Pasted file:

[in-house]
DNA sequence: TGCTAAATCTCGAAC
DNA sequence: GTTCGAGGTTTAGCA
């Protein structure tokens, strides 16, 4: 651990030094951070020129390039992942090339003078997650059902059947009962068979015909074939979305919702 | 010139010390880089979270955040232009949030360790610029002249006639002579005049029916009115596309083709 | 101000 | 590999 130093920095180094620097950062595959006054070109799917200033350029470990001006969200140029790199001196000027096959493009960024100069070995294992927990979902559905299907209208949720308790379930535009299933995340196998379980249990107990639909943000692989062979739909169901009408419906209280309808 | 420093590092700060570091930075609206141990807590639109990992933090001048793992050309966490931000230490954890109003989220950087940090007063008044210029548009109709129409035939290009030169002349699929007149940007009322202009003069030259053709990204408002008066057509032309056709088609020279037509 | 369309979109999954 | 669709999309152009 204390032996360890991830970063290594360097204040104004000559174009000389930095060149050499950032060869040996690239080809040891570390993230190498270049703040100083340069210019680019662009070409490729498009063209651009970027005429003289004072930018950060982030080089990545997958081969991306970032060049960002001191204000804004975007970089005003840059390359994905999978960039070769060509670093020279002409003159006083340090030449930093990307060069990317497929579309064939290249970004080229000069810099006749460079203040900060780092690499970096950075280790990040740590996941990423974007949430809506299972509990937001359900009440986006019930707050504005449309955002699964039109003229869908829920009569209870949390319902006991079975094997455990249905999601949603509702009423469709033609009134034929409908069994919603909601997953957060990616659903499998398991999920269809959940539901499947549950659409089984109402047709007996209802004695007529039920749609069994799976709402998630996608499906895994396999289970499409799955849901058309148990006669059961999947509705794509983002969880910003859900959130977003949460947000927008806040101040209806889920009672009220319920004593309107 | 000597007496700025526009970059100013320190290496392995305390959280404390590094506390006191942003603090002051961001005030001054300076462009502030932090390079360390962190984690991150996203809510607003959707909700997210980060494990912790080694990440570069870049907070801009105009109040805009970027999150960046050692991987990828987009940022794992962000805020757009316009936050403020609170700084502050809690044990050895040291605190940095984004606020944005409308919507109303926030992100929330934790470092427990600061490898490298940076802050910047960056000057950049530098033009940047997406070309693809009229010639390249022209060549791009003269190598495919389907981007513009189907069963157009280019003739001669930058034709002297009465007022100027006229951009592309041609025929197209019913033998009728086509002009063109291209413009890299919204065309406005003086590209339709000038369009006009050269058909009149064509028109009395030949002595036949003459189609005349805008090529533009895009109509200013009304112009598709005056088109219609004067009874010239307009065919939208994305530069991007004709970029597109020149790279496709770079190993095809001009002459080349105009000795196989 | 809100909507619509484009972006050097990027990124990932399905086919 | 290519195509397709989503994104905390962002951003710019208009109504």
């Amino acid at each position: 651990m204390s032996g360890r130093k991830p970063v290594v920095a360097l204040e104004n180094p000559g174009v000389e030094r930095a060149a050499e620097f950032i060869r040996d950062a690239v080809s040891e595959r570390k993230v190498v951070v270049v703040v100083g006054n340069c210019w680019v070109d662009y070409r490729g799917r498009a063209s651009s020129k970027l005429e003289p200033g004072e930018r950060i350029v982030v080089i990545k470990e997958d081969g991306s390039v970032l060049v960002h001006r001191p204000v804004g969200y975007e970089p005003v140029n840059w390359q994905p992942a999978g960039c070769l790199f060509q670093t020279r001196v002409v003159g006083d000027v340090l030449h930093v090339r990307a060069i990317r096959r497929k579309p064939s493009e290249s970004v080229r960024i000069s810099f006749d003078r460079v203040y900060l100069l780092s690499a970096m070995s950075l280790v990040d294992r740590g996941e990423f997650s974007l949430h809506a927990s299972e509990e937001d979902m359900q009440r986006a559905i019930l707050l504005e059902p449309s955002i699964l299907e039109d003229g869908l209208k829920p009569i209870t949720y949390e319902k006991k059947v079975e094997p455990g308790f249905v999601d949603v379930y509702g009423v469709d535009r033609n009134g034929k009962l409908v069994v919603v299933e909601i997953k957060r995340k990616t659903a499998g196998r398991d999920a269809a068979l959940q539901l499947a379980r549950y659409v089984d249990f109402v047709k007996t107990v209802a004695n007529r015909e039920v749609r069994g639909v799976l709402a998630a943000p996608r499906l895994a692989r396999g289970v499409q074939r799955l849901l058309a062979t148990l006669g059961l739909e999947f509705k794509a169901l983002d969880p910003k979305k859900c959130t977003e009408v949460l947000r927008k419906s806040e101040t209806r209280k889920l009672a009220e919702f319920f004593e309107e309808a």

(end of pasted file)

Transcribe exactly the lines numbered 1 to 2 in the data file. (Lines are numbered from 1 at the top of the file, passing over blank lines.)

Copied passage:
[in-house]
DNA sequence: TGCTAAATCTCGAAC